When you create a financial plan, there are several categories to cover: retirement planning, estate planning, debt reduction and budgeting. And, a less popular category called elder care planning.
Each element of a financial plan should include a set of objectives and a strategy for achieving them. When conducting estate planning, you’re focused on what will happen after you die. When you focus on elder care planning, you’re focus should be on living to an advanced age.
When I say elder years or advanced age, I’m talking about an age when you’re no longer physically and/or mentally able to work. So you’re confronted with a challenge you may not have faced before: even if push comes to shove you make more money. Furthermore, your health, physical abilities and/or mental capacities will deteriorate, so you’ll likely require more medical care.
As you create your elder care plan, be sure to establish objectives to cover each of these issues: living expenses, Medicare, Medicaid, long-term care insurance and power-of-attorney documents.
Covering living expenses during your elder years will be different from the earlier part of your retirement. You could work as a consultant or in a new industry or even as a part-time sales associate for several years of retirement, but you can’t depend on that extra income during later years. You may lose the ability to run necessary errands if you can’t drive or take mass transit – think about shopping for groceries, going to the doctor, attending religious services and visiting family. Will you need to pay someone to help or can you count on your family? Your retirement saving and investing strategy should mesh with elder care planning to ensure you’ll have enough money for your whole life.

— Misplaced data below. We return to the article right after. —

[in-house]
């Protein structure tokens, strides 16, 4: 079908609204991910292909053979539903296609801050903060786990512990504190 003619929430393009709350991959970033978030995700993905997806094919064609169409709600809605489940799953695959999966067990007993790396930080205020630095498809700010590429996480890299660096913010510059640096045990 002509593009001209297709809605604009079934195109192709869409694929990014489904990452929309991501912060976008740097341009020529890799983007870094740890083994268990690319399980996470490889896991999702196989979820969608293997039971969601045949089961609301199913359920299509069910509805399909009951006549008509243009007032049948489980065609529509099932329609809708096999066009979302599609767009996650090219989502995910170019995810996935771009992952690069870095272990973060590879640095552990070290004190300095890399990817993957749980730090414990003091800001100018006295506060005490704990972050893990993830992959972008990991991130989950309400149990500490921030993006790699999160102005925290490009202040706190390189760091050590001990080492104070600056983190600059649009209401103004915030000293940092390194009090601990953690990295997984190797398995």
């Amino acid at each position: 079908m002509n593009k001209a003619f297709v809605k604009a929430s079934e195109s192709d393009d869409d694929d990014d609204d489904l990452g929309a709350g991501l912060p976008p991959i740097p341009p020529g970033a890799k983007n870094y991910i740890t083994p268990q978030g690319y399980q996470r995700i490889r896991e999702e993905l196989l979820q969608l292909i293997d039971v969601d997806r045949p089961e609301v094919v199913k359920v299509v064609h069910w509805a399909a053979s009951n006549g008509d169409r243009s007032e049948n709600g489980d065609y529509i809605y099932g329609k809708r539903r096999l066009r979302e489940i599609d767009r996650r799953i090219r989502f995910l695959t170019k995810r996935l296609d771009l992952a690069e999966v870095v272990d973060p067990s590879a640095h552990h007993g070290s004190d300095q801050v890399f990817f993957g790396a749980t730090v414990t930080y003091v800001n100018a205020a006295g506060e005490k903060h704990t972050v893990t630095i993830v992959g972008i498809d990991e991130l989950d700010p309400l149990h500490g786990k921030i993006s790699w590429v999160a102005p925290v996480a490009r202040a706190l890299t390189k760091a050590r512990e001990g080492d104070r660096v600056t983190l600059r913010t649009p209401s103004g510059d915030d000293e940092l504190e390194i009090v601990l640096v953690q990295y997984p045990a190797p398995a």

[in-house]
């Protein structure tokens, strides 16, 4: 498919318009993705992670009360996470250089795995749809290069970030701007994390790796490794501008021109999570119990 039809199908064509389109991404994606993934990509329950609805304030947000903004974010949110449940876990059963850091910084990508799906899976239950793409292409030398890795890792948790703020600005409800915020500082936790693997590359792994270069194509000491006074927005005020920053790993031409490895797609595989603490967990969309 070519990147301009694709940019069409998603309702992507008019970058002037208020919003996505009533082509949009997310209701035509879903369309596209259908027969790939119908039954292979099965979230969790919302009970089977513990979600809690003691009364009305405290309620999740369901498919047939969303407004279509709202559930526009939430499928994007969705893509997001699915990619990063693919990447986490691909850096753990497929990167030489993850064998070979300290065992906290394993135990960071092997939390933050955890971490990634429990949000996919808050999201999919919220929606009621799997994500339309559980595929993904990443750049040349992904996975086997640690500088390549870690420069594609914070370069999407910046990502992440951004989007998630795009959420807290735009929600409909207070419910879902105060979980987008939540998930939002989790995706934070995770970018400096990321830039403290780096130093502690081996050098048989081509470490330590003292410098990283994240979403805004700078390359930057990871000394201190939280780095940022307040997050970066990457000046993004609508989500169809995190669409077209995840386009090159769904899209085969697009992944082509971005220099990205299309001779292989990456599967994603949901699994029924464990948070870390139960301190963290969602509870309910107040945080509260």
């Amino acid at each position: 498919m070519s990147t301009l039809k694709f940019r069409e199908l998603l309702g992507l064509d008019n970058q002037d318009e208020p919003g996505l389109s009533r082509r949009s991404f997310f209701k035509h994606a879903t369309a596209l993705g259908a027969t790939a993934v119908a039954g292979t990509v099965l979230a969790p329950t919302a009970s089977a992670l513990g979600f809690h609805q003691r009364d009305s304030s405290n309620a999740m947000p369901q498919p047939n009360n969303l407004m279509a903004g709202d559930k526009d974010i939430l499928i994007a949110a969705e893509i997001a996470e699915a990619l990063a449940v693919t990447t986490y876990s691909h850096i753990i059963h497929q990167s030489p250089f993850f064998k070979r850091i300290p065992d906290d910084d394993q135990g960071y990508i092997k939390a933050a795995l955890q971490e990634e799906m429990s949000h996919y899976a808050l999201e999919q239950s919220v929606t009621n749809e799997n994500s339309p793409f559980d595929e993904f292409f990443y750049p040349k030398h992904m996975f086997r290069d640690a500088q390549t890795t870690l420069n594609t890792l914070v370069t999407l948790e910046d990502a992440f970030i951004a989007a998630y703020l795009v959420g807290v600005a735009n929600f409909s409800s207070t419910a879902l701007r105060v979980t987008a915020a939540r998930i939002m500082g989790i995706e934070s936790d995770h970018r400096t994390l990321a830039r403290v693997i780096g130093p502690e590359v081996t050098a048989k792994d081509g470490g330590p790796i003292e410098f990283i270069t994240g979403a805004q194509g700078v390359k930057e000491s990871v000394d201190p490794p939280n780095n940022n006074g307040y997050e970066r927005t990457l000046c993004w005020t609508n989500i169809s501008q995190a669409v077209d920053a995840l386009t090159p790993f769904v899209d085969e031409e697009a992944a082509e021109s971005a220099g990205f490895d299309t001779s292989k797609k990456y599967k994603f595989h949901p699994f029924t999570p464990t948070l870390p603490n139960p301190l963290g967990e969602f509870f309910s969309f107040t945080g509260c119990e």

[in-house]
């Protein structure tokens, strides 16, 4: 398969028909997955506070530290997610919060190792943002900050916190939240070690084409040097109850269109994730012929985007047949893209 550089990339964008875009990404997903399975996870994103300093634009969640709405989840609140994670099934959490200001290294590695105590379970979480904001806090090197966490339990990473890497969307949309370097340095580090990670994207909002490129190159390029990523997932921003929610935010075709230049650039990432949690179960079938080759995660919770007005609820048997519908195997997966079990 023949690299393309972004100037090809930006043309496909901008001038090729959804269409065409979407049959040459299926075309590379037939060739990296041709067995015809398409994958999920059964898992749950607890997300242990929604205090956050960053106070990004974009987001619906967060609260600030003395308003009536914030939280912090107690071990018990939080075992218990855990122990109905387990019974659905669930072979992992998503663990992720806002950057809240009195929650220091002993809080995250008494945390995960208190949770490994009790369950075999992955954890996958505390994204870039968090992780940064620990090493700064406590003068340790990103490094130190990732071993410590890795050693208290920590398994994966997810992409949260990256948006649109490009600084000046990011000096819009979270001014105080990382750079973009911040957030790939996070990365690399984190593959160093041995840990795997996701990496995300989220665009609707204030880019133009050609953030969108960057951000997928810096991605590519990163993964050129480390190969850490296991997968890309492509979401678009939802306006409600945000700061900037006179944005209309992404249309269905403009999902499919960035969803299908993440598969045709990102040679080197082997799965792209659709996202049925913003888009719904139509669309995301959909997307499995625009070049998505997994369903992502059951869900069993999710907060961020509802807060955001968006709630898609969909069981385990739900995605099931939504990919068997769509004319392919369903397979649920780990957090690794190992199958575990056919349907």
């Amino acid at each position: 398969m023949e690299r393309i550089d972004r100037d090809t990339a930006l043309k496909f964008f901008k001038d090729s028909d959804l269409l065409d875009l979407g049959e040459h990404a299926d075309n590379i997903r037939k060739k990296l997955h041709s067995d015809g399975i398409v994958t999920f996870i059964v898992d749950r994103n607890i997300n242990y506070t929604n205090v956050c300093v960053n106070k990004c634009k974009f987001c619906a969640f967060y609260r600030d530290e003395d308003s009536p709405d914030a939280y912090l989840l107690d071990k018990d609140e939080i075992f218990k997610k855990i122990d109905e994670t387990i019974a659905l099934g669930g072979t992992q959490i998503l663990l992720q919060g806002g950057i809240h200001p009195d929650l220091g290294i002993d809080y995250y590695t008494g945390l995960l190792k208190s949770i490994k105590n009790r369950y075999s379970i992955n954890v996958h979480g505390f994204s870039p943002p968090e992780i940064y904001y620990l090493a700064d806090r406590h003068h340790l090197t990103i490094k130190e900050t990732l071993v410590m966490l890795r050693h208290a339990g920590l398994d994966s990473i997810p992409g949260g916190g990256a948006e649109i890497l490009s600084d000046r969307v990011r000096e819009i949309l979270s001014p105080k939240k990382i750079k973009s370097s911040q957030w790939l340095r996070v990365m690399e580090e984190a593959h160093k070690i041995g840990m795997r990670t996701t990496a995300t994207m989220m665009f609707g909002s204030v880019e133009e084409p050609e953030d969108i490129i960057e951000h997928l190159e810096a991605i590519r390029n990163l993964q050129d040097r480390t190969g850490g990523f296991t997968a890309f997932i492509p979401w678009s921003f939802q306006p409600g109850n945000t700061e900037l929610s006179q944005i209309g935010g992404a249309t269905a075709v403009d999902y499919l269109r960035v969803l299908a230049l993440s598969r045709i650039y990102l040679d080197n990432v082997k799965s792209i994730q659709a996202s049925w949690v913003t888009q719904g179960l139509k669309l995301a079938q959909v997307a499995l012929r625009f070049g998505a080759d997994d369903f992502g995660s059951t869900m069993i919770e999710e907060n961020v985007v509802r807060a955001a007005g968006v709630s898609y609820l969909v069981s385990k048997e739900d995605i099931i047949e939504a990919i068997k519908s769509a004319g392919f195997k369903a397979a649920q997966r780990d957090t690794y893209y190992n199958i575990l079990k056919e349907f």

Medicare is the government-organized-and-subsidized health insurance system currently available to all seniors who aren’t covered by employer-sponsored health insurance. Virtually no one who reaches elder years is covered by an employer’s plan, so it’s important to keep up with Medicare changes so you know what to expect.
Medicare doesn’t cover nursing care, but Medicaid does. However, most states require a low net worth to qualify for Medicaid. Still, the program varies by state, and it’s worth checking to see how Medicaid looks in the state where you hope to retire.
Long-term care insurance is privately purchased insurance that will cover long-term care costs like nursing care. It’s a way to preserve your retirement wealth because the costs of long-term care, if you need it, could exceed all other living costs combined.
Power-of-attorney documents designate someone else to take control of your financial and health decisions if you’re unable. These documents protect you, your wealth and your family. A viable power-of-attorney is important at every stage of an adult’s financial planning, so if you don’t have one today, start the process to get one.
If the research necessary for elder care planning is too much, consider retaining an attorney who specializes in elder care issues to help you and your family navigate the process. And remember that it’s never too early or too late to create an elder care plan.
Scott Holsopple is the president and CEO of Smart401k, offering easy-to-use, cost-effective 401(k) advice and solutions for the everyday investor. His advice has been featured on various news outlets, including FOX Business, USA Today and The Wall Street Journal.